We love sharing ways to make extra cash with little start-up capital. This guide will be a little different as we break down a business idea that has potential for large returns but traditionally relies on huge amounts of start-up capital.
If you’re interested in property investment, but don’t have a large deposit to put down, this article is for you.
We will break down how property investment works, the investment strategies available and how you can invest if you have little start-up capital.
£10 BONUS OFFER: Earn easy cash by watching videos, playing games, and entering surveys.
Get a £10 sign up bonus when you join today.
Join Swagbucks here >>
How does property investment work?
Property investment, in the traditional sense of the word, involves purchasing a property with the intention of making a profit on it. Investment properties are generally considered to be a property that won’t become your own home either now or in the future.
When investing in a property, historically, a borrower would agree the purchase, take out a buy to let mortgage and put down a large deposit – usually 20-25% of the purchase price. While this is the traditional way of investing in property, there are other ways of profiting from the property market without outlaying so much money. We will cover these in detail later in the article.
What are the main property investment strategies?
There are countless property investment strategies, and lots of jargon to wade through. At first, this can seem confusing, but behind all the noise, it can be broken down quite simply. Property investment businesses usually generate profits based on one of two approaches:
- Creating capital gains by selling a property for a profit: This is usually a short-term approach, where value is added to a property through refurbishment, extension or conversion. These projects are usually very hands on and require a serious time commitment from the property owner. Even if you hire an experienced team to handle the renovation, they will still need to be managed and their work checked.
- Generating an income by letting the property: An income-based approach to property investment is generally a longer term strategy. It’s a simpler business model that is largely passive, with months often passing by without a need for your input, especially if you work with an experienced letting agent. This approach also offers the potential for capital gains in the longer term should the property market rise during the time that you own the property.
Regardless of your investment strategy, the property market has the potential to create life-changing wealth for those lucky enough to be in a position to invest.
How can I invest in property if I don’t have a large deposit?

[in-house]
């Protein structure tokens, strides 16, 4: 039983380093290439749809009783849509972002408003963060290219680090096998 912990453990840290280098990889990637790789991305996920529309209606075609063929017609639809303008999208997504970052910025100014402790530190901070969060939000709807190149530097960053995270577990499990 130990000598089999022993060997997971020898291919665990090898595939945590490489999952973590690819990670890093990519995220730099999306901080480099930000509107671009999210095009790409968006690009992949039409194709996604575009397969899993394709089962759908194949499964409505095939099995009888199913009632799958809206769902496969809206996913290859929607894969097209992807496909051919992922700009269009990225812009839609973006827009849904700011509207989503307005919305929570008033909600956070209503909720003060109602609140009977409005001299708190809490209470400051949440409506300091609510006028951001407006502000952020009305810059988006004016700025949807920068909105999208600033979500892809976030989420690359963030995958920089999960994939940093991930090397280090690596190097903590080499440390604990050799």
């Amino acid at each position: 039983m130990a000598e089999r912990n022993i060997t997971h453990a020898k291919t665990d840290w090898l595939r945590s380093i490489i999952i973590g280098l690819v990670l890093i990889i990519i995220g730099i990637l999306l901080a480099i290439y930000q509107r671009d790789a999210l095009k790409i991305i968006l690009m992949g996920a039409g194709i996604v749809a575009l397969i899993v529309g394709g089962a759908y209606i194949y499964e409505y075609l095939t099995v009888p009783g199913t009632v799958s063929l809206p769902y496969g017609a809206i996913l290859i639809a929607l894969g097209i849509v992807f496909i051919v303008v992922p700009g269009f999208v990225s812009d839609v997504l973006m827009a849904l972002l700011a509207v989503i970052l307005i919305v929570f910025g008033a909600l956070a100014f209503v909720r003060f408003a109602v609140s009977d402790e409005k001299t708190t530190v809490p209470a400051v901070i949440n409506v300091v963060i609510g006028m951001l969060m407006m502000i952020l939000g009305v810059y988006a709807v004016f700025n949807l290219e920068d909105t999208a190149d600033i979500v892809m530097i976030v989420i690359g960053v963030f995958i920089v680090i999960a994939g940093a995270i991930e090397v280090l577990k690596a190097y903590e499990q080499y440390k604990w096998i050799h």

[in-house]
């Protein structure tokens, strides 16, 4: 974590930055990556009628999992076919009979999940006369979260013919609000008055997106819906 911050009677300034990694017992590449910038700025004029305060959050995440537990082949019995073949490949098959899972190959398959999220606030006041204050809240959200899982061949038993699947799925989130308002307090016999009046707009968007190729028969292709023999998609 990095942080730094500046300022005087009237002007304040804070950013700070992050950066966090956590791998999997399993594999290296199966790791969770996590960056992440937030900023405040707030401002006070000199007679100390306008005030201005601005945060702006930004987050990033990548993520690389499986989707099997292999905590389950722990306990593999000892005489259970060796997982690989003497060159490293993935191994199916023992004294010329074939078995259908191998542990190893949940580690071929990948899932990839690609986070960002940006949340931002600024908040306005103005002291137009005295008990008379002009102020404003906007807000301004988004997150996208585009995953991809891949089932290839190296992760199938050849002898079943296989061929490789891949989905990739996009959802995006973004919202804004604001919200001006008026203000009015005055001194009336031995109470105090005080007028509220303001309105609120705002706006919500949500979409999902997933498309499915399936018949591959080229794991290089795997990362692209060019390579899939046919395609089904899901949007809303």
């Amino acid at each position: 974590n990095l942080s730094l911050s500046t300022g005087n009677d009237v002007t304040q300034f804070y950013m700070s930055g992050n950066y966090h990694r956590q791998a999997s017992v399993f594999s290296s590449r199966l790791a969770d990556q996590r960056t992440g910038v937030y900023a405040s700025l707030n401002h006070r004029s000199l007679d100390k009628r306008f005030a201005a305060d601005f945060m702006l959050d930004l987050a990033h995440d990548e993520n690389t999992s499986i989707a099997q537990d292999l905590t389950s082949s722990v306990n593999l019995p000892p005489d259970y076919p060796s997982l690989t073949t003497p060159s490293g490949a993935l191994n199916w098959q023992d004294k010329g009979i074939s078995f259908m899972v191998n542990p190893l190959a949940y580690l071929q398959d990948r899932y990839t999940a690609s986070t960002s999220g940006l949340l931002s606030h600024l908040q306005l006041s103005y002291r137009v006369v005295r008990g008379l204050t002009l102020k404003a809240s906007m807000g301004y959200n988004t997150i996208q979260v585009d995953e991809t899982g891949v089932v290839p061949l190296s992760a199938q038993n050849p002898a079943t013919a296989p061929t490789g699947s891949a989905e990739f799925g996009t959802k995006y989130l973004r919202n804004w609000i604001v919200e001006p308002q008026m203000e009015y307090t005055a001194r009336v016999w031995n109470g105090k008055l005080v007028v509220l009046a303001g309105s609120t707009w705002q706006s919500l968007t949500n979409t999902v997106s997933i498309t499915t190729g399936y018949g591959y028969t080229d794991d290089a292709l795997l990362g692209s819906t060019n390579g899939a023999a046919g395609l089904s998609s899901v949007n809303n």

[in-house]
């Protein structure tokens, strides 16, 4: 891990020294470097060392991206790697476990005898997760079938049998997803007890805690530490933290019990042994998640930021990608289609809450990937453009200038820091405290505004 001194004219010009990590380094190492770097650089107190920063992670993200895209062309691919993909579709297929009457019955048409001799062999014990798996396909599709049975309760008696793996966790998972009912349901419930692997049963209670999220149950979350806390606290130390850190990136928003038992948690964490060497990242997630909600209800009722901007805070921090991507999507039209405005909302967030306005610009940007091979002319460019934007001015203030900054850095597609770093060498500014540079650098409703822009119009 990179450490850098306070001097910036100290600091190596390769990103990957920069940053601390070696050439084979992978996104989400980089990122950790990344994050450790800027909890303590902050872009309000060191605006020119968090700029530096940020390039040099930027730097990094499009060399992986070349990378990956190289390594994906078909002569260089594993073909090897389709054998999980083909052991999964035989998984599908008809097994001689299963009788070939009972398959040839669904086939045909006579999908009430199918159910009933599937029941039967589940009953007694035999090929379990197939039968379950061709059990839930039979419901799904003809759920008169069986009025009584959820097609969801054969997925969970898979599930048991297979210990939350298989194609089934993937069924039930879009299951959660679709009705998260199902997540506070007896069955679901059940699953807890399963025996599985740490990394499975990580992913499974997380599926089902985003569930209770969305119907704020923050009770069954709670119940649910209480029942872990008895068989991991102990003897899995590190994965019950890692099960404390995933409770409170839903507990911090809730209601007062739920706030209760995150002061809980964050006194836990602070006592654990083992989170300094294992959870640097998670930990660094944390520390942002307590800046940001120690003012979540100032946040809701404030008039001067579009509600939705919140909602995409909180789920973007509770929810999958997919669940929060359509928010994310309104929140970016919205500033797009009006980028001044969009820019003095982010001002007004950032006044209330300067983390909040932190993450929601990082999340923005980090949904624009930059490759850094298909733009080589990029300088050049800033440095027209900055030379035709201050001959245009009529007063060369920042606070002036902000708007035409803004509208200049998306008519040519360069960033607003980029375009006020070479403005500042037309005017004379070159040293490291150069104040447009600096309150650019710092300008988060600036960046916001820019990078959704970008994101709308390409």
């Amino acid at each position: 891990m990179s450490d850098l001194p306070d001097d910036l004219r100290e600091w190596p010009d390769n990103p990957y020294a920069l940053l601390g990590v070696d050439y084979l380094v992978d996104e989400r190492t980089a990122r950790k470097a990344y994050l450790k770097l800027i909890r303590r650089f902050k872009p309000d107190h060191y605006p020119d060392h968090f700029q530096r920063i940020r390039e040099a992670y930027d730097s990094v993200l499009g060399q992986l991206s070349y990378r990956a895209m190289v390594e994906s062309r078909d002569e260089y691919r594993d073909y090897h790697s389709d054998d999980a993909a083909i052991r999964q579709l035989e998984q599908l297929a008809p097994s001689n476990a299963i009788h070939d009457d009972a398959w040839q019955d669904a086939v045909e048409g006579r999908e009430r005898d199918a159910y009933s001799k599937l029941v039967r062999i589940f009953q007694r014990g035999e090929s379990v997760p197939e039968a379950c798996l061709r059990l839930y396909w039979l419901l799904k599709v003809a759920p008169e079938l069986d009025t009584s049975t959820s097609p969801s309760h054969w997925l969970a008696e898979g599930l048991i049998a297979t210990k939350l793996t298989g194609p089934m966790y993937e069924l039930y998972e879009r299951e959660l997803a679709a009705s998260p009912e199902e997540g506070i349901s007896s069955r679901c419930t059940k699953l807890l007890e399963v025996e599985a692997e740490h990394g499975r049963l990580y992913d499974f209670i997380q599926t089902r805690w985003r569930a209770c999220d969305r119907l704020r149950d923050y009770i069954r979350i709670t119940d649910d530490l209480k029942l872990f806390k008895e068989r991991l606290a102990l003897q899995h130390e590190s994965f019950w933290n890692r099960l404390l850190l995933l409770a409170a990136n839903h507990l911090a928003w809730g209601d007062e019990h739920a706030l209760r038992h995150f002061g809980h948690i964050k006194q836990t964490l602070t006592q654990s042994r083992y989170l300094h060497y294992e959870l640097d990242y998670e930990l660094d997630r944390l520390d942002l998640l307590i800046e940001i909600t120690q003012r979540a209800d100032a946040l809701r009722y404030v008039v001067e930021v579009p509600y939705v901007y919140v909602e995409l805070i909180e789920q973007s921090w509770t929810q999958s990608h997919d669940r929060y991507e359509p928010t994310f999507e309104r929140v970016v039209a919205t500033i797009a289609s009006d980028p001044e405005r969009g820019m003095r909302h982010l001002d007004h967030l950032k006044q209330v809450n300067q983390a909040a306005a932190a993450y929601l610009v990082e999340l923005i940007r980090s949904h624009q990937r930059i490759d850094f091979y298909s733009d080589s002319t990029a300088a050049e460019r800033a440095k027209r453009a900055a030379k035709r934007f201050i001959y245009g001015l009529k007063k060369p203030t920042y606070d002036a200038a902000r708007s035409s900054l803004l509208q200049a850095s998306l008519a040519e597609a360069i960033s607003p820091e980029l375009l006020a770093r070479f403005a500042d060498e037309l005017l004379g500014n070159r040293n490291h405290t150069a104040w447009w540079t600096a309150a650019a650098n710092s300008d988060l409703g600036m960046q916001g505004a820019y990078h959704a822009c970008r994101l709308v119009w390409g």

While it may be harder to get into property investment if you don’t have a deposit, it’s certainly possible. While it may be possible to reduce your deposit by buying in areas where properties are cheaper (take a look at the cheapest places to live in UK), we’re really looking for the ways that allow you to invest without a deposit. Below we break down the main methods of doing so and some basic details about how each one works.
Rent to rent
Rent to rent allows you to profit from property without the need to purchase it. You do this by agreeing to lease a property for a period of time, and then sub-letting it (with the landlord’s consent) for a greater amount. To make rent to rent work, there should be a good reason for the uplift in rent, such as letting the property as an HMO, or student accommodation to achieve a greater yield.
Below market value property (BMV)
BMV property investment is growing in popularity, if you’re looking at how to buy a house with no money, with more and more investors looking to use this strategy to bag a bargain with little outlay. Simply put, BMV purchases involve purchasing a property at a discount, in exchange for completing very quickly. BMV investment allows borrowers to use the difference between the purchase price and property value as their deposit and fund the remainder using a bridging loan, also known as bridging finance.
When using a bridging loan, it’s possible to borrow 100% of the purchase price, depending on the level of discount you’re getting. Once you’ve completed the purchase, you’re then able to refinance the property onto a buy to let mortgage and let it, or sell for a profit immediately.
Work with investors
If you’re well connected with investors who are looking for a return on their funds, you partner with them to start investing in property. As investors usually expect a relatively quick return on their investment, this approach works best for those looking to buy, refurbish and sell property, rather than letting for the longer term.
An agreement is usually made between yourself and the investor either based on a percentage of profits or a set return. Once agreed, the investor is then usually passive and will sit back and wait for their return, rather than working with you.
Use your equity
If you’re a homeowner with significant equity in your property, you may be able to release it using a mortgage or secured loan. Once released, these funds can be channelled into potentially profitable property investment projects and repaid from the proceeds once the investment property is sold.
Of course, it should be noted that when you use your own property as security for a loan, it may be at risk if you fail to keep up repayments. As such, caution should be exercised when using this approach.